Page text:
In this class we will look at ghost stories as cultural artifacts that tell us about the culture in which they were written and by the culture that receives them. We will also be exploring the way the ghost stories have changed over the years to better reflect the beliefs and values of the society that popularizes them. To do this we will be reading and watching a number of works. Most notably, we will be reading, as primary materials, some of the great 19th century ghost stories ("The Legend of Sleepy Hollow," "The Yellow Wallpaper," "The Tell-Tale Heart", et. al.), one novella length ghost story: James's The Turn of the Screw, and one work of non-fiction: Mules and Men. However, this class is not entirely devoted to the ghost story as a written form and so we will also be looking at ‘real' haunted locations as much as we will fictional places, and we will be supplementing these works with mainstream films about ghosts. My hope is to get a wide variety of approaches to what a ghost story can mean, and what we can learn from the various things that go bump in the night. Skeptics and believers: as Kane, the evil preacher in Poltergeist would say, "All are welcome."
Ultimately, as a writing seminar, we will use our concerns to generate writing for the class in the form of three major papers. Discussion of the class materials (texts, films, internet material) will alternate with conferences and writing workshops. Prerequisite: None
|Turn of the Screw||James||$6.95|
|Mules and Men||Hurston||$13.99|
For many centuries, human beings considered life and death mainly in the context of the cosmos-the stars, rivers, spirits, ancestors, demons; healing systems were based on the need for the individual to be readjusted to society and the world. Increasingly, however, the West has come to think of illness and cure as a matter of the body, and Western medicine has probed deeper and deeper beneath human flesh, studying systems, tissues, cells, DNA. One result of this development has been the creation of a powerful Western medical establishment whose cultural importance exceeds its ability to cure the sick. This course is concerned with the development of Western medicine; we will cover ideals of disease and cure, the effect of disease on human history, and the cultural effects of assumptions about sex, heredity, and childbearing. Readings will include a history of medical thinking, a study of the effects of the Black Plague of 1348, and the diary of a midwife at the time of the American Revolution. Three 5-7 page papers, term paper, miscellaneous exercises. Prerequisite: None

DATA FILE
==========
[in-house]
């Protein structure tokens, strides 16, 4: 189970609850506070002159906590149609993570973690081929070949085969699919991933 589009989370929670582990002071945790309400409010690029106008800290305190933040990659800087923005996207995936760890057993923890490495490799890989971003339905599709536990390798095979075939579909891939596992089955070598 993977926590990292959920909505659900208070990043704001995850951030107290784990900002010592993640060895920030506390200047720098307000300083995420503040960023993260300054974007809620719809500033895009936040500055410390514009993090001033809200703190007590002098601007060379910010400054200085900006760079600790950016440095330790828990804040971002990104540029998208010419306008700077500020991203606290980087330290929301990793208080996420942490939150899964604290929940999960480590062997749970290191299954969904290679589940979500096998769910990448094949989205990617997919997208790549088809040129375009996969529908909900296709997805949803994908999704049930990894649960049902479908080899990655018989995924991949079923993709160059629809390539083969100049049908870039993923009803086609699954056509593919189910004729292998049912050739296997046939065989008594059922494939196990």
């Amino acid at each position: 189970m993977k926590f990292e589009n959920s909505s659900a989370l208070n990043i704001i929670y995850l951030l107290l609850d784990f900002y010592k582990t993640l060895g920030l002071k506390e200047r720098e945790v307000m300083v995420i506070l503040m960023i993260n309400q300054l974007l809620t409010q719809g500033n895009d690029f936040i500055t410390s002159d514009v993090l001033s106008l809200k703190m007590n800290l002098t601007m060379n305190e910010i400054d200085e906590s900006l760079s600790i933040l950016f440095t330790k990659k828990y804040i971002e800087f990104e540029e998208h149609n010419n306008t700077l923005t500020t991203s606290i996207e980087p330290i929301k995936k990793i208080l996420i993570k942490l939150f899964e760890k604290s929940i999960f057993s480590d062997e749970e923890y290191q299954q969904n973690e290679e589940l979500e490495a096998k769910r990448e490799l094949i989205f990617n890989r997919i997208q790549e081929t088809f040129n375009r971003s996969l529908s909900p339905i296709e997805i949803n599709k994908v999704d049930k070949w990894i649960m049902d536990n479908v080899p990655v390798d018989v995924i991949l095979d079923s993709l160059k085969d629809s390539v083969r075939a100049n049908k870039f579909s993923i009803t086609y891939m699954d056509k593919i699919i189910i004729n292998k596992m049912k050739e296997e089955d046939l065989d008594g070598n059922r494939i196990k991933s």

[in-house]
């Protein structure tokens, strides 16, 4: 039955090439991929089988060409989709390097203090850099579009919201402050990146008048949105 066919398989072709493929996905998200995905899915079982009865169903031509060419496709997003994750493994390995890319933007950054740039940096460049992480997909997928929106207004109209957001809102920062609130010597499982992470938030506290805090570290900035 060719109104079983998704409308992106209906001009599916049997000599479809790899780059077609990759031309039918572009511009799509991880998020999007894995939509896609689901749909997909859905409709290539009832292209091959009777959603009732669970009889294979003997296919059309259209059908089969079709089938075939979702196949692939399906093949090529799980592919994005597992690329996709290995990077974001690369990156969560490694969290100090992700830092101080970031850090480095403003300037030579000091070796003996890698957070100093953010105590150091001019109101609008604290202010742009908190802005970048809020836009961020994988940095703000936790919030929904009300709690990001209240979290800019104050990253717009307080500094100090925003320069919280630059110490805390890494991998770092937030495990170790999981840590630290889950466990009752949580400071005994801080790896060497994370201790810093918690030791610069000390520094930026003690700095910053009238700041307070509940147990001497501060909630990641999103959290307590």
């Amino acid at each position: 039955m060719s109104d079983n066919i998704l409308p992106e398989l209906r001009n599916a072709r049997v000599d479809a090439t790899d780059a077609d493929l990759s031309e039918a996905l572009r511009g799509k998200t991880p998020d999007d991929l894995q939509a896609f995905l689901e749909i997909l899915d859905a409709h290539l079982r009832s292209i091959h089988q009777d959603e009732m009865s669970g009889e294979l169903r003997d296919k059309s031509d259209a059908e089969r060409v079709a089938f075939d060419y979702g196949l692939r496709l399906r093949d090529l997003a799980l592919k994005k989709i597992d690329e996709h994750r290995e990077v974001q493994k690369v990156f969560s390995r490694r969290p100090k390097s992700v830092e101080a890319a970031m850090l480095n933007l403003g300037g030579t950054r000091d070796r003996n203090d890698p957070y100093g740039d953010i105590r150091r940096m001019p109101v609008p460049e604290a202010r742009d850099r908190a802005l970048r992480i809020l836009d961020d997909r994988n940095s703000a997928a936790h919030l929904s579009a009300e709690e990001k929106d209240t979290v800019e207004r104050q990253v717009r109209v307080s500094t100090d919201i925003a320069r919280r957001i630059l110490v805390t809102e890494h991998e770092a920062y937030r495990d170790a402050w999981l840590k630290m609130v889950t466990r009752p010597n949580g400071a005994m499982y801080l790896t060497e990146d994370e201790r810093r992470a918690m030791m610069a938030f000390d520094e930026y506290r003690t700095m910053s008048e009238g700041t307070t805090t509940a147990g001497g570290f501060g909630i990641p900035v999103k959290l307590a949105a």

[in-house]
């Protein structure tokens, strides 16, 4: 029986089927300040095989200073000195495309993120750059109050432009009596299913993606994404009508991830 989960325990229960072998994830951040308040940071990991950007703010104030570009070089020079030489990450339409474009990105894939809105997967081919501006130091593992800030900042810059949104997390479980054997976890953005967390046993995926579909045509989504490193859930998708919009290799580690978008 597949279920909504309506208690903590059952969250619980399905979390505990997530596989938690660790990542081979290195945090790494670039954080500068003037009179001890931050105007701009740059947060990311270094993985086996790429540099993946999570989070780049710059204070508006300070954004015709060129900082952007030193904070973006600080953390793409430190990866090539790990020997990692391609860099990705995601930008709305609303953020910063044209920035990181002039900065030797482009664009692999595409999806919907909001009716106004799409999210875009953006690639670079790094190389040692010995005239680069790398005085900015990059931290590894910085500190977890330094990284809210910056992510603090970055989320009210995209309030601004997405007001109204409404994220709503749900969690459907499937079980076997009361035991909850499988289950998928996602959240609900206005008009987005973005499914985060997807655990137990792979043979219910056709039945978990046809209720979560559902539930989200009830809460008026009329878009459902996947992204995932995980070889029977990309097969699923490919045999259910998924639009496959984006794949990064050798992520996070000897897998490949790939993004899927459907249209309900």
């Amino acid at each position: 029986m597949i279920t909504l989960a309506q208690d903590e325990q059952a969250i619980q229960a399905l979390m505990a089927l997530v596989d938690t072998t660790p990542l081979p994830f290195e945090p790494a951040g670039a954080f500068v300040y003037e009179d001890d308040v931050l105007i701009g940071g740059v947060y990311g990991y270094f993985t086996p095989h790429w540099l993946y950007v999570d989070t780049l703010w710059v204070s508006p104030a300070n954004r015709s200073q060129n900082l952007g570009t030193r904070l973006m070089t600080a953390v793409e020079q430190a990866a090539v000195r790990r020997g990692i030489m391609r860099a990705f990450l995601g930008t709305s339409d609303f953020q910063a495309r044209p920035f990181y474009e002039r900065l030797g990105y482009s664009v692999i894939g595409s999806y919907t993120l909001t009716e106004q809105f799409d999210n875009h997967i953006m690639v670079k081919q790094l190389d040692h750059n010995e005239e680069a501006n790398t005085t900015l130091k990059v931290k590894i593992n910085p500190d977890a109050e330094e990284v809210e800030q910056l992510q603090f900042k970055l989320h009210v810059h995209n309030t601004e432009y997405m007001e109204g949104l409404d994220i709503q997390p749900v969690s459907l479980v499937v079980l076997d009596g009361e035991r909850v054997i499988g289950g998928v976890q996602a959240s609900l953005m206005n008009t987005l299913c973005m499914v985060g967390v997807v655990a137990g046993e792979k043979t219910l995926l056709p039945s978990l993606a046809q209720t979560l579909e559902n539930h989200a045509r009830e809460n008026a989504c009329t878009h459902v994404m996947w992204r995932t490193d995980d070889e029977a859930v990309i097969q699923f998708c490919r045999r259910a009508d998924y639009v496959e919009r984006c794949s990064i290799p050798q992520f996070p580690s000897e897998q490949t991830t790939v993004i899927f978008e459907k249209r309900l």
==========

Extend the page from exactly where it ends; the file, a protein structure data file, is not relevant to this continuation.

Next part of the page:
Limited to 15 students
|Mountains Beyond Mountains||Kidder||$16.00|
|Spirit Catches You and You Fall Down||Fadiman||$15.00|
Great Britain's incarceration rate is quite high by world standards: 142 of every 100,000 Britons are currently in jail. That number in China is 118 per 100,00, in France 91, in Japan 58, and in Nigeria 31. The U.S. currently imprisons almost 800 of every 100,000 citizens. In other words, one out of every 135 Americans is currently serving time in jail or prison.